As previously mentioned, the R, G and B values corresponding to the light source and all the filters can be displayed on display 20 as points on the photographic material sensitometric curve as illustrated in FIG. 3. The results can be presented as log exposure changes, changes in Stops (1 Stop=0.30 log exposure) or, in the motion picture art, as T-Stops or in Printer Points (A printer point is the usual unit of exposure control on a motion picture printer. Many cinematographers use the printer balance values as an indication of exposure performance. A red printer point change is calculated by the formula P(R)=(DR*γ)/0.025, where y is the known gamma (contrast) of the photographic material. The green P(G) and blue P(B) printer point changes are calculated similarly.

As an example of the utility of the invention, there will now be described a situation which can arise in normal practice.

The Olympic Stadium in Munich, Germany has metal vapor lamps for illumination. FIG. 5 presents a plot of the spectral energy (intensity) of the light source. Notice that the energy is concentrated into bands which correspond to the emission characteristics of the metal vapors used in manufacturing. Currently, a photographer can measure the color temperature of this light and then correlate the color temperature to a filter correction for a general film type. The measured color temperature of the Olympic Stadium light is 4100 Kelvin. The color temperature measurement is designed to find the closest blackbody radiator which will appear to be a visual match with the light source under test. The important point here is that the color temperature is correlated to a visual appearance rather than a film spectral response. A blackbody radiator with a color temperature of 4100 Kelvin is shown in dotted line in FIG. 5 as compared to the Olympic Stadium Light as shown in solid line. Both of these lights have a 4100 Kelvin color temperature.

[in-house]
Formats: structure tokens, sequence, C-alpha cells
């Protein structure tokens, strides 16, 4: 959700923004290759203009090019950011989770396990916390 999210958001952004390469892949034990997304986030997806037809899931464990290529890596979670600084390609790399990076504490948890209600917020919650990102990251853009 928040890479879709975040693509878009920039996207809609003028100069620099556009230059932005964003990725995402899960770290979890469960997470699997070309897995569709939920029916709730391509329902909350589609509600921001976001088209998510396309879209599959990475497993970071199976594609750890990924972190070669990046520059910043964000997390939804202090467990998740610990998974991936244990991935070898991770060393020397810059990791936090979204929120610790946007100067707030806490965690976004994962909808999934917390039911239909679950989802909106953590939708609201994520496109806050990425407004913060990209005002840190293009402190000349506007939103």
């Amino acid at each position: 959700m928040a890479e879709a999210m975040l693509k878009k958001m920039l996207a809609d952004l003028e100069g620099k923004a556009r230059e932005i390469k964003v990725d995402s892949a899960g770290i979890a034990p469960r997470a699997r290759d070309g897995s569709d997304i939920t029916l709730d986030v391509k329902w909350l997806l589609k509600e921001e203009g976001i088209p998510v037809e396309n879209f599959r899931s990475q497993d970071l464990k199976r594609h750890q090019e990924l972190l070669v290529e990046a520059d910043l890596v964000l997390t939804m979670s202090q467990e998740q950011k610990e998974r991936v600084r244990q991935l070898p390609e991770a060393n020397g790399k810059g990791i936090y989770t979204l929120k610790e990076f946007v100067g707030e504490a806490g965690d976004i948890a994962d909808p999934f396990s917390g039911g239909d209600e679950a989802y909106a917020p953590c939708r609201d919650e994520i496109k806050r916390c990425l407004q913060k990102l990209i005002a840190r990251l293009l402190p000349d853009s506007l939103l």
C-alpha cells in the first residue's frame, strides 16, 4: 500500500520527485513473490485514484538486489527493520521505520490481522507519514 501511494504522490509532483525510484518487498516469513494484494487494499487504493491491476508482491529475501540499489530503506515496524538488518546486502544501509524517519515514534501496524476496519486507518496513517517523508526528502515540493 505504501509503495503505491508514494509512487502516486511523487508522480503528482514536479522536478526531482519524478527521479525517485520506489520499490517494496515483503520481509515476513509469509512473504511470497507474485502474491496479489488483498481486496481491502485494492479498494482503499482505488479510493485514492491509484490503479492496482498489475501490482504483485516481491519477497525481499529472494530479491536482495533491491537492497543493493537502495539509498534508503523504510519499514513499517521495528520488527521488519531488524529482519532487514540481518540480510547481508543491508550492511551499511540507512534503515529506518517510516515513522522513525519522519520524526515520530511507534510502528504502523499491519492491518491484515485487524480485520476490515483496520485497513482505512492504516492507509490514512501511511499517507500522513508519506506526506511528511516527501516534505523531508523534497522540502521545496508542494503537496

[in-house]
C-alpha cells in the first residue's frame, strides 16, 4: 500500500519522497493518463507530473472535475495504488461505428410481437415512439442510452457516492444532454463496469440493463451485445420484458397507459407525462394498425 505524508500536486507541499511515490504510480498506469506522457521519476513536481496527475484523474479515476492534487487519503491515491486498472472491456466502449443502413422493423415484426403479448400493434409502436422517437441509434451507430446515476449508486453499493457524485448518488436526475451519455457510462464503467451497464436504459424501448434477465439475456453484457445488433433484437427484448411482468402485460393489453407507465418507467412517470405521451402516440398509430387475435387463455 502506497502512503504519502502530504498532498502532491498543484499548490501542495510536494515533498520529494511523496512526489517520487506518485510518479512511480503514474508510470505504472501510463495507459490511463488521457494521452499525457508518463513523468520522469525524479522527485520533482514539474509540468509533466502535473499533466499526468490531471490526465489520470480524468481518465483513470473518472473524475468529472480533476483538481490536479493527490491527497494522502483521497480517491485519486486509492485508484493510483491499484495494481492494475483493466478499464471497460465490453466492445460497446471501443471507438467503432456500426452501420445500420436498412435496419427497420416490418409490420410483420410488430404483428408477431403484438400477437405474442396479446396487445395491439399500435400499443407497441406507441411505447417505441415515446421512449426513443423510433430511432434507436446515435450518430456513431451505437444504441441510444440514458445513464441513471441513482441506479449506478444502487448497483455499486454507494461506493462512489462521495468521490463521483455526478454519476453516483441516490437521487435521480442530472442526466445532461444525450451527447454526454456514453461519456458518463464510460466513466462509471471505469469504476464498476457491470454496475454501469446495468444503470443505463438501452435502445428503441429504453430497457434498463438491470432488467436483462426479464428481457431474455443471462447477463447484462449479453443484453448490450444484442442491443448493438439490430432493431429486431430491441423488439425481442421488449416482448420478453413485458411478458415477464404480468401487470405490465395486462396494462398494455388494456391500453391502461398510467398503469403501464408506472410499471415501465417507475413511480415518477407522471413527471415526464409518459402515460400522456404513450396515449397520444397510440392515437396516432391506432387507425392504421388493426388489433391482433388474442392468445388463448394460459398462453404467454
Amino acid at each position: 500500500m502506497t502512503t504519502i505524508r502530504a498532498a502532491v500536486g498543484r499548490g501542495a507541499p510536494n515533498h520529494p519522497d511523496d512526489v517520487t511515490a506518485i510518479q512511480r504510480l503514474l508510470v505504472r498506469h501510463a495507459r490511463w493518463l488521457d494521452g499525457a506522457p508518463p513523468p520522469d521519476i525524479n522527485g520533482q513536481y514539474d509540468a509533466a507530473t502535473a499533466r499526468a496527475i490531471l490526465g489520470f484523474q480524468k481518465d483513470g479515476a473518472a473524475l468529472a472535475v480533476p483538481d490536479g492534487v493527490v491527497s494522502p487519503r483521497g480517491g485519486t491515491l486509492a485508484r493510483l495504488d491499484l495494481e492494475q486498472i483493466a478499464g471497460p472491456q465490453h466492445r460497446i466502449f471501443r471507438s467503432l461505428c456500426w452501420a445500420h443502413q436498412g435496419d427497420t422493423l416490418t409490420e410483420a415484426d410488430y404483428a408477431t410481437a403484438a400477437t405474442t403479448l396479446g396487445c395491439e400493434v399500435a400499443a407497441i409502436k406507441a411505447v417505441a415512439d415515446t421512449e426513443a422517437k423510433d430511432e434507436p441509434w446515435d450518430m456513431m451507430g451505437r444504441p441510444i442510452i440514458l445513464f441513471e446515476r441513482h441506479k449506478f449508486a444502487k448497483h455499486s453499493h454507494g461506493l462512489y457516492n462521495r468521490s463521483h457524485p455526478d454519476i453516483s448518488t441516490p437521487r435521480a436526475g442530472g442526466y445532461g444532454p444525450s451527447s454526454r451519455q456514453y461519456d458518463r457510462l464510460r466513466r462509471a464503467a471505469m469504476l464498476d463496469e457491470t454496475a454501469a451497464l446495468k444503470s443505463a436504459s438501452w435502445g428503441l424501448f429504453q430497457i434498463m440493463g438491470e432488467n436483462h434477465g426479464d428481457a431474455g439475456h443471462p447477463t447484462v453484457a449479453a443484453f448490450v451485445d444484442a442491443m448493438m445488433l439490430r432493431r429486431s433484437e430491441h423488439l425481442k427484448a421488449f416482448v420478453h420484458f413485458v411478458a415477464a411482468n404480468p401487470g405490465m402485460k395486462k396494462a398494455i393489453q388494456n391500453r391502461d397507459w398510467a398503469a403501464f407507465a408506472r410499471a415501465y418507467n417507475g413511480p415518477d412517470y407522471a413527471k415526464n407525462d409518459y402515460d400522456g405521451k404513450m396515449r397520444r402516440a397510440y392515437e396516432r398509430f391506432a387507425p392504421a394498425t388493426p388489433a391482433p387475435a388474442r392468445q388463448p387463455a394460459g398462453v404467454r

The recommendation for the Olympic Stadium based on a conventional color temperature meter is to use an 81EF filter having a spectral transmittance characteristic shown by the dash-dot line in FIG. 8.